DAVID BROOKS: And he has got to sort of build some popular momentum, credible popular momentum behind this idea that we have got to make a change. At the same time as Mark suggests, he has got to leave himself open -- and this he hasn't done in any speech-- to the idea that I'm about to compromise. The Democrats are part of this game and the Republicans, who are now in four different camps, are all part of this game. So he's got to be forceful yet flexible. And that's a tough deal for a speech.
JIM LEHRER: You would agree with that, Mark, that the first thing he has to do, he has to overcome anybody who's out there saying wait a minute; there is no urgent problem that needs solving. And then he has to then say, if he can get it past that, "okay, give me your ideas and let's work this out." Is that --
MARK SHIELDS: He does, Jim. Unlike the parallels that have been drawn with Bill Clinton and his health care plan, his universal health care plan in 1993 and 1994, when there was by every measurement of public opinion a recognized crisis in the country in health care the number of people covered that Americans wanted to see the people who weren't covered covered; and then obviously the devil in the details, the plan, the opposition to its form.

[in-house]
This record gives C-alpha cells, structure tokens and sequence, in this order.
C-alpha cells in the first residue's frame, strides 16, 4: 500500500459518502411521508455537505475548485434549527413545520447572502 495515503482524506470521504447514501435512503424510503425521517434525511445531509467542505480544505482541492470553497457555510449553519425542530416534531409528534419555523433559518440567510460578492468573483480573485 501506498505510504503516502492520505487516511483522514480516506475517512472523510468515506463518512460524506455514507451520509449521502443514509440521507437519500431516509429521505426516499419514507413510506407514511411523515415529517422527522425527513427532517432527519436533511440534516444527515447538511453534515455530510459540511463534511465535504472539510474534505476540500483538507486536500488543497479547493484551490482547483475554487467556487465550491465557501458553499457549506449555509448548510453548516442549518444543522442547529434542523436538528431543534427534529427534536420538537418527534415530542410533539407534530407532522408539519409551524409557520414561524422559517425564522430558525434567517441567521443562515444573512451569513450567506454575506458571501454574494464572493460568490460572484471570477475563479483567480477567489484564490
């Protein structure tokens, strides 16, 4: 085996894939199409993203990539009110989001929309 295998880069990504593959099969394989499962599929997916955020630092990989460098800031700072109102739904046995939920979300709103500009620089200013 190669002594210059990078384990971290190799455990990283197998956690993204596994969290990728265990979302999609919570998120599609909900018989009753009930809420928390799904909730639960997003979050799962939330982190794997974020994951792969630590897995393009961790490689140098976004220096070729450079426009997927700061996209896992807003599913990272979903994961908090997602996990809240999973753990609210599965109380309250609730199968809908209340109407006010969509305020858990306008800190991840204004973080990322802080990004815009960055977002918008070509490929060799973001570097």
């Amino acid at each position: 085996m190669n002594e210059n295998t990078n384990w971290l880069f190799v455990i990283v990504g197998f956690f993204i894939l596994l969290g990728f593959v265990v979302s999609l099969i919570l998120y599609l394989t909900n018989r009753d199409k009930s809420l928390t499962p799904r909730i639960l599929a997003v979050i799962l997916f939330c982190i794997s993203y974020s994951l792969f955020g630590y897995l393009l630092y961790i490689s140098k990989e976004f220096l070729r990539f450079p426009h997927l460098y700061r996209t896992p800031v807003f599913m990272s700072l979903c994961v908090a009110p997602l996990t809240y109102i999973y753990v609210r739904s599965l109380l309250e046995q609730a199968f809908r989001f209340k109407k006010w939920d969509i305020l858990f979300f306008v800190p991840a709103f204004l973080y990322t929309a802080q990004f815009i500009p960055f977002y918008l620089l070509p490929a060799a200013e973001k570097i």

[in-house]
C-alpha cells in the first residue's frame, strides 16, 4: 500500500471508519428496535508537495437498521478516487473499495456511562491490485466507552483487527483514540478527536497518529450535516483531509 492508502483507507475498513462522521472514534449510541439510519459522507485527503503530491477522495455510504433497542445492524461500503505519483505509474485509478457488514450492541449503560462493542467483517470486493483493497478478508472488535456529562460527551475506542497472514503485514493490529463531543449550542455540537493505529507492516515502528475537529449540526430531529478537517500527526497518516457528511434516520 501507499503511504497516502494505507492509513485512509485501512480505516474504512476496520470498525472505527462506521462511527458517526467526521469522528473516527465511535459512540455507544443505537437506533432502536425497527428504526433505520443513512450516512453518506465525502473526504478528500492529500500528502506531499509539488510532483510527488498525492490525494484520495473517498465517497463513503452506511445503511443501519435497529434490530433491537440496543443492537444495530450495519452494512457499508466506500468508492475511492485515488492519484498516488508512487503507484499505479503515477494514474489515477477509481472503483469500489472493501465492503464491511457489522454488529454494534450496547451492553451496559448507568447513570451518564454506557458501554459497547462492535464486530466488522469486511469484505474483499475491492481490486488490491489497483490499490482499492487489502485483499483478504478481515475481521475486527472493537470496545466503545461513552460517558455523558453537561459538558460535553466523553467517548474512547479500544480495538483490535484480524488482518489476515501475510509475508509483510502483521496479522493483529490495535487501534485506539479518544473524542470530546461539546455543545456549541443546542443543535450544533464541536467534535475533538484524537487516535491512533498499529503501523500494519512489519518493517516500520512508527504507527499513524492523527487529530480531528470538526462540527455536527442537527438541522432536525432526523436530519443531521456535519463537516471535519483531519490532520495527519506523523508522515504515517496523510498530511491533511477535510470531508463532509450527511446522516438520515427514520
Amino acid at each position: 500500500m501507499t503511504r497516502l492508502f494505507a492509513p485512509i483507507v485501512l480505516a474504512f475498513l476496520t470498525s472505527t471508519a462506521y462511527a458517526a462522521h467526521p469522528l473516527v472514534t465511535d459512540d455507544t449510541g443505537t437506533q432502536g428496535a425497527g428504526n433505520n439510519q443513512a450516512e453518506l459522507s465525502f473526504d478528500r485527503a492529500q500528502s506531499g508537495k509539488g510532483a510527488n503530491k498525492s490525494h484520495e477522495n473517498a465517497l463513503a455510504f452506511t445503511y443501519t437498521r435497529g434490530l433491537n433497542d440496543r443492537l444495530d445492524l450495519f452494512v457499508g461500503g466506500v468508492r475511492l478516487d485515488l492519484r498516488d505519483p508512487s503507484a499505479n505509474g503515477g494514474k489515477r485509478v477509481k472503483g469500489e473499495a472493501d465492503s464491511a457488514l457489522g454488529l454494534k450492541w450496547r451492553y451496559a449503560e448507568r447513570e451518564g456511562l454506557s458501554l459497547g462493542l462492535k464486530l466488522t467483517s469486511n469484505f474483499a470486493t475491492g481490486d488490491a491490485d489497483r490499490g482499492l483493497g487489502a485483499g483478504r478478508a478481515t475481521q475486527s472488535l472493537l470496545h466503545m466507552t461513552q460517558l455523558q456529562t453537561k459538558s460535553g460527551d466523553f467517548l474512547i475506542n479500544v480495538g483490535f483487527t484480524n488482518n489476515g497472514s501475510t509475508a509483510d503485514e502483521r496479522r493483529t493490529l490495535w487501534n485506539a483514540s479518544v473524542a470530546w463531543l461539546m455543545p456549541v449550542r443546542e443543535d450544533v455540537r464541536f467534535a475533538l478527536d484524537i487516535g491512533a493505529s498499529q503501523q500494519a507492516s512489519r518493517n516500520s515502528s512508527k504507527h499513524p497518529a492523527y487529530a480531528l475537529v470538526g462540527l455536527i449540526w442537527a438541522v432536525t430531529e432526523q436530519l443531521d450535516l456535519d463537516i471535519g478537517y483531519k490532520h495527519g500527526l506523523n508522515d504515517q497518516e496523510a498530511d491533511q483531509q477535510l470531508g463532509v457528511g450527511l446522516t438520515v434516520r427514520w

The president has not established that there is a crisis. When the largest circulation paper in the country came out today editorially, the USA Today -- not exactly a liberal rag by any means -- and points out that there will be enough 75 years from now to pay every benefit to every beneficiary under Social Security if we just borrow $3.7 trillion. Now that sounds like a lot of money except when you figure George Bush's tax cuts cost $11 trillion.